Andrew Wilkie says Tasmanian students suffering because of Centrelink delays

Some Tasmanian students are being forced to “live on thin air” because of Centrelink delays in processing Youth Allowance applications, says Independent Denison MP, Andrew Wilkie.

He said he has been contacted by parents forced to cover the rent and expenses of adult children studying interstate who are waiting months for their youth allowance applications to be processed.

“Students have been left penniless,” Mr Wilkie said.

“Some students are skipping class to work and others are considering dropping out of university and jeopardising their careers because they can’t live on thin air.

“Their eligibility is not in question, Centrelink is taking too long.”

Bass Labor MP Ross Hart said he had also been contacted by several students on the matter which he believed was only the tip of the iceberg.

“It’s unfair and unrealistic to expect students to survive without support which only places the burden on families,” Mr Hart said.

“This comes down to adequately resourcing public service  jobs at Centrelink.

“It’s all very well trumpeting new call centre workers and outsourcing important skilled jobs when our public servants are required to do more and more with increasing complex legislation and or government requirements.”

Mr Wilkie agreed Centrelink staff did the best job they could but they were under resourced. 

UTAS psychology student Aisling McCullough said she applied for Youth Allowance in February and waited eight weeks before she contacted Centrelink.

“I tried to call Centrelink 22 times and couldn’t get through but eventually when I spoke to someone they said unless I had an eviction notice they couldn’t really help,” she said.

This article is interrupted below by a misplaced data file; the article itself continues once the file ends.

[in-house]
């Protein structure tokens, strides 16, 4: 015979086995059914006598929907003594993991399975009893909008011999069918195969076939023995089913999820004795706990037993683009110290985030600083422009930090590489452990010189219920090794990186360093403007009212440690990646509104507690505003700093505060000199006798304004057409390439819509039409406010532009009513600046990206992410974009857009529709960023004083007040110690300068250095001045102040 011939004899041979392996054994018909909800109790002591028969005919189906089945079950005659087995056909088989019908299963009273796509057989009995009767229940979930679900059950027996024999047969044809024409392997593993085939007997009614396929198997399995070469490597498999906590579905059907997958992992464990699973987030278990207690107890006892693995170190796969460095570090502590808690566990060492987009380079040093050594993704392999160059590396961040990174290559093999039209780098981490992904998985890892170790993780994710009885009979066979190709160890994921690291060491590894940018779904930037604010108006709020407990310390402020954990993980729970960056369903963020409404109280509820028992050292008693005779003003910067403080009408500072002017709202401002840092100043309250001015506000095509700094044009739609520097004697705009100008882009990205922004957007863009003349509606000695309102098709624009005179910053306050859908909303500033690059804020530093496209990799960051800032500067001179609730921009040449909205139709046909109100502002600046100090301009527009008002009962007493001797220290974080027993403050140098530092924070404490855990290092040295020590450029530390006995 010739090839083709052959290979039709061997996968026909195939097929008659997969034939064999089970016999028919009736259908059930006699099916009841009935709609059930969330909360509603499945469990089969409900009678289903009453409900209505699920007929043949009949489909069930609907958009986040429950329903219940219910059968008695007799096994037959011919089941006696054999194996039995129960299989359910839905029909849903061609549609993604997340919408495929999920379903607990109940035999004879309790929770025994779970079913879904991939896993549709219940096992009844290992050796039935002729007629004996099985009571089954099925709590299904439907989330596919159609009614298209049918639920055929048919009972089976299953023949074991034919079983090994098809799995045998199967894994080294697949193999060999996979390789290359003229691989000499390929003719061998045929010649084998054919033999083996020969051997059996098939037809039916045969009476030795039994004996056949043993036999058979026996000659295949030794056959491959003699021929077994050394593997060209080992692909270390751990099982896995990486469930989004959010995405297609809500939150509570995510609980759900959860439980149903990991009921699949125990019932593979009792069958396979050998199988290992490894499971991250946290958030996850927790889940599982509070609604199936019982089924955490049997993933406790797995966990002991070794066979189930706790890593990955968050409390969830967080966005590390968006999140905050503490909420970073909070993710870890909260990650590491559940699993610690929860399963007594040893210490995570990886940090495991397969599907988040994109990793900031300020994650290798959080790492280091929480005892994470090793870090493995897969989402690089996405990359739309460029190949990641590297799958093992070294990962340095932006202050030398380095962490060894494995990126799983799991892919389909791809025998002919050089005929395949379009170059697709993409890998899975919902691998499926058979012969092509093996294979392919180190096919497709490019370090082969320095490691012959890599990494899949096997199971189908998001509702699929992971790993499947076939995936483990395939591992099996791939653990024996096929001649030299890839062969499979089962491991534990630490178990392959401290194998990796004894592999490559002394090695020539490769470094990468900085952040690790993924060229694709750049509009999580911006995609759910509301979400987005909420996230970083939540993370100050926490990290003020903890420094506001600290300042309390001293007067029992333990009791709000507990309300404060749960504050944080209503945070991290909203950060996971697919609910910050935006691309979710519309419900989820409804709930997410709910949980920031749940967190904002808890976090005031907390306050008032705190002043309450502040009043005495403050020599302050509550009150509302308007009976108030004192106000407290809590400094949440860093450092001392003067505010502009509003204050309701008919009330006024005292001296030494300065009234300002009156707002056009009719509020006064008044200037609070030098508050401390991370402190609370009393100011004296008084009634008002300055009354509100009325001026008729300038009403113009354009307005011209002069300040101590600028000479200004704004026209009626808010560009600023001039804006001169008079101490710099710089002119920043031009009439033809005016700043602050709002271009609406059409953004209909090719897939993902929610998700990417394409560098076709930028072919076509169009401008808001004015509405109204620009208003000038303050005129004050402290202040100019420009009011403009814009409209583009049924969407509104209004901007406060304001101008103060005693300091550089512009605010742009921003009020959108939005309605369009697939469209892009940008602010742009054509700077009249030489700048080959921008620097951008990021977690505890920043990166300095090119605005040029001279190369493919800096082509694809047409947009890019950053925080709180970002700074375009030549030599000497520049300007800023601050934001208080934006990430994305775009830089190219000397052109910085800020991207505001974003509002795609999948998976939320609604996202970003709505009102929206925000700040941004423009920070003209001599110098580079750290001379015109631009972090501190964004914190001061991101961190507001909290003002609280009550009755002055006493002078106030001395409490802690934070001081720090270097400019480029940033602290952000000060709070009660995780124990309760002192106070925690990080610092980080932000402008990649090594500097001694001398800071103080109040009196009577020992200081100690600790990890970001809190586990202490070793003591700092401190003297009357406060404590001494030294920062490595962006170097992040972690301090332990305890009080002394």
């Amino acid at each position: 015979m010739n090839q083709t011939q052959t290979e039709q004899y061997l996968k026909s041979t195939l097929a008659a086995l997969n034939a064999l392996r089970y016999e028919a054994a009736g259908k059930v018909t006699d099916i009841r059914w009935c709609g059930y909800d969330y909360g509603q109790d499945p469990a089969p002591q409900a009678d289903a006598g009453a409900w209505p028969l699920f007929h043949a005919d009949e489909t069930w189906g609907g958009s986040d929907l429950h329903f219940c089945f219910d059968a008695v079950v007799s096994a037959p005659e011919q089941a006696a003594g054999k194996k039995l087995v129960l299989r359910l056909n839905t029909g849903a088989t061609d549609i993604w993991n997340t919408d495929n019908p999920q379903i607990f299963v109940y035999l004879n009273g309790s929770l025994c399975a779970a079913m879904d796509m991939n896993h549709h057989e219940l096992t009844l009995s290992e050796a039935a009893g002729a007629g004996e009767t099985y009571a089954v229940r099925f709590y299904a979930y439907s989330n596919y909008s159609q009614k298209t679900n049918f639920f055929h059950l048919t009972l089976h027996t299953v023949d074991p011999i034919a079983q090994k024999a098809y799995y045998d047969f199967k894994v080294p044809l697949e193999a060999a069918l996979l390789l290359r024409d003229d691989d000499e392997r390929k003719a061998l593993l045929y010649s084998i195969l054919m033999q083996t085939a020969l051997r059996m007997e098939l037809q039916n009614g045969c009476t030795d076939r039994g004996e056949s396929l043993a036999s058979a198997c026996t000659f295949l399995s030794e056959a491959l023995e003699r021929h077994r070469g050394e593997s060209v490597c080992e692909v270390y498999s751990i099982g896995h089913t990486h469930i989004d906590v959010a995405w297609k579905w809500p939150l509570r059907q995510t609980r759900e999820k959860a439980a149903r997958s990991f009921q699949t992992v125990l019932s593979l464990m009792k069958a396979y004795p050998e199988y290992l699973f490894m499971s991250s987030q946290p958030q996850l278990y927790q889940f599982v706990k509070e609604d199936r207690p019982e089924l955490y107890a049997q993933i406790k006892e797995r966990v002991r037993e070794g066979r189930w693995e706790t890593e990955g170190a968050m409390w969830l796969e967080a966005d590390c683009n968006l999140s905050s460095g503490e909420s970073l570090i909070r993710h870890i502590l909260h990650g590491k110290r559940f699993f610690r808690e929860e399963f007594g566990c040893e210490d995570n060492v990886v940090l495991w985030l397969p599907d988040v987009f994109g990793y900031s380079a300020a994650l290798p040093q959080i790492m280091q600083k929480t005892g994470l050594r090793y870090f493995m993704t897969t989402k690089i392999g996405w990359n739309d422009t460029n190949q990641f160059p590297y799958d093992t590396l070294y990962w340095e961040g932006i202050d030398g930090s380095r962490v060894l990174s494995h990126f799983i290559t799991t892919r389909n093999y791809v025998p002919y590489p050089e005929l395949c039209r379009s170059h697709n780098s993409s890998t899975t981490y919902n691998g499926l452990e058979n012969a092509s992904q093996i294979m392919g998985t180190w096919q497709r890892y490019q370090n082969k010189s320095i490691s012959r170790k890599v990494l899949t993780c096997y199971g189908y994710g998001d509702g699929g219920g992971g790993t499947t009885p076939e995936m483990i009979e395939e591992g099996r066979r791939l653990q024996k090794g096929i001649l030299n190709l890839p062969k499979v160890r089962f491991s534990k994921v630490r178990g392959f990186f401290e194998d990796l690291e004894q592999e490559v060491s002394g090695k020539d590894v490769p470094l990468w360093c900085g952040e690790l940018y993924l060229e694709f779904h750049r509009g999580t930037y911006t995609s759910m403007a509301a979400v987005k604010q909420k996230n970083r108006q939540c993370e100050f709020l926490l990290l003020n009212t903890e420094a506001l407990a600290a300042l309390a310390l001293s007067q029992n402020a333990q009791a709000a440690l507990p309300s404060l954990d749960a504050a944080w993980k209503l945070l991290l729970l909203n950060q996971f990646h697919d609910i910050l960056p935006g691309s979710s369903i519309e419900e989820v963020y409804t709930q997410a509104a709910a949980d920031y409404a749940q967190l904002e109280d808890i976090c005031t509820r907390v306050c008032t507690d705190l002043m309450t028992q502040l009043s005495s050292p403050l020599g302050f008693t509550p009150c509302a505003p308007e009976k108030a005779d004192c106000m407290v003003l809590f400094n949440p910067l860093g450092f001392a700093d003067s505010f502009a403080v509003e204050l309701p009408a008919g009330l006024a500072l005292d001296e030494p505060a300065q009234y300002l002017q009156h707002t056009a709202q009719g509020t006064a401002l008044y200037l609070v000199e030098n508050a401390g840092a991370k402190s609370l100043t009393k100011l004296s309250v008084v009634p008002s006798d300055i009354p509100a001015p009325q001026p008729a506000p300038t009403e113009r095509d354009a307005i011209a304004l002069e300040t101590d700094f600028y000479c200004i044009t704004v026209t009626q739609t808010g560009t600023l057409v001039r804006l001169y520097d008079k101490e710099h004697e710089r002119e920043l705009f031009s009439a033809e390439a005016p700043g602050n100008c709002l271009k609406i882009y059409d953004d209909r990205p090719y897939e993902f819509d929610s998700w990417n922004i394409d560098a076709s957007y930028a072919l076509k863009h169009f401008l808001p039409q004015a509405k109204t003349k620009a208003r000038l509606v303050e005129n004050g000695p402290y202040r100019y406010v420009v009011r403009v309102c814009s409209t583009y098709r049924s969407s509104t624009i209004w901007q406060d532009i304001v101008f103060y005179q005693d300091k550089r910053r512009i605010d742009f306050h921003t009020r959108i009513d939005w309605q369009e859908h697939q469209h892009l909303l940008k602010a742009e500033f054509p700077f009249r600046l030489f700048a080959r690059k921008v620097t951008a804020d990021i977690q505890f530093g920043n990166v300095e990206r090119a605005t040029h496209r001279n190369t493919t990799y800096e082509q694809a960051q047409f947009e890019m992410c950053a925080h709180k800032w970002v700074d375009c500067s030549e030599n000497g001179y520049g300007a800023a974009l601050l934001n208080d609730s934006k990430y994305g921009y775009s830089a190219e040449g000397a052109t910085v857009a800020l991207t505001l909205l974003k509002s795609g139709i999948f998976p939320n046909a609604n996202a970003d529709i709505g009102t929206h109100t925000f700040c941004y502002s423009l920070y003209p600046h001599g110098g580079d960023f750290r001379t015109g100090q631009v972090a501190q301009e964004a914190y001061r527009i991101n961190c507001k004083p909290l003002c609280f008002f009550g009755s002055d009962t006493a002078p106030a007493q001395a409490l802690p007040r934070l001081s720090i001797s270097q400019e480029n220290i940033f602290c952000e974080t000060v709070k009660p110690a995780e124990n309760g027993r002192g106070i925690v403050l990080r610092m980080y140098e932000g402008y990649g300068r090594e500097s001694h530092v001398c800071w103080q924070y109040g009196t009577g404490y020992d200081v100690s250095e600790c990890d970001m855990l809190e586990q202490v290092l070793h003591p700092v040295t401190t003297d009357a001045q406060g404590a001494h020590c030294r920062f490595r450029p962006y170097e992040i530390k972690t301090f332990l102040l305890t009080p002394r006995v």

“I felt a lot of frustration and anger and I was grieving for my studies that I thought I would have to give up because I didn’t have any other options financially.”

Ms McCullough said she missed lectures every week to take on extra shifts and her studies suffered.

Mr Wilkie said problems in processing applications had also occurred last year.

“The Youth Allowance application and payment system is badly broken,” he said.

“These delays happen at the beginning of every academic year.

“Centrelink cannot say it did not anticipate the demand.”

Mr Wilkie said students and their families should not have to wait up to six months to receive any payments, especially if they have moved interstate to study and applied for the living away from home rate.

“The Federal Government should be supporting young people furthering their education, not putting obstacles in their way,” he said.

A Human Services Department spokesperson said the department worked hard to process student claims “as quickly as possible”.

“Recently there has been an increase in student processing times as we are nearing the end of our seasonal student demand period,” the spokesperson said

“Some complex claims can take longer and we understand this can be frustrating.

“Students can be assured that all claims will be processed and payments will be backdated to the date the student lodged their completed claim.”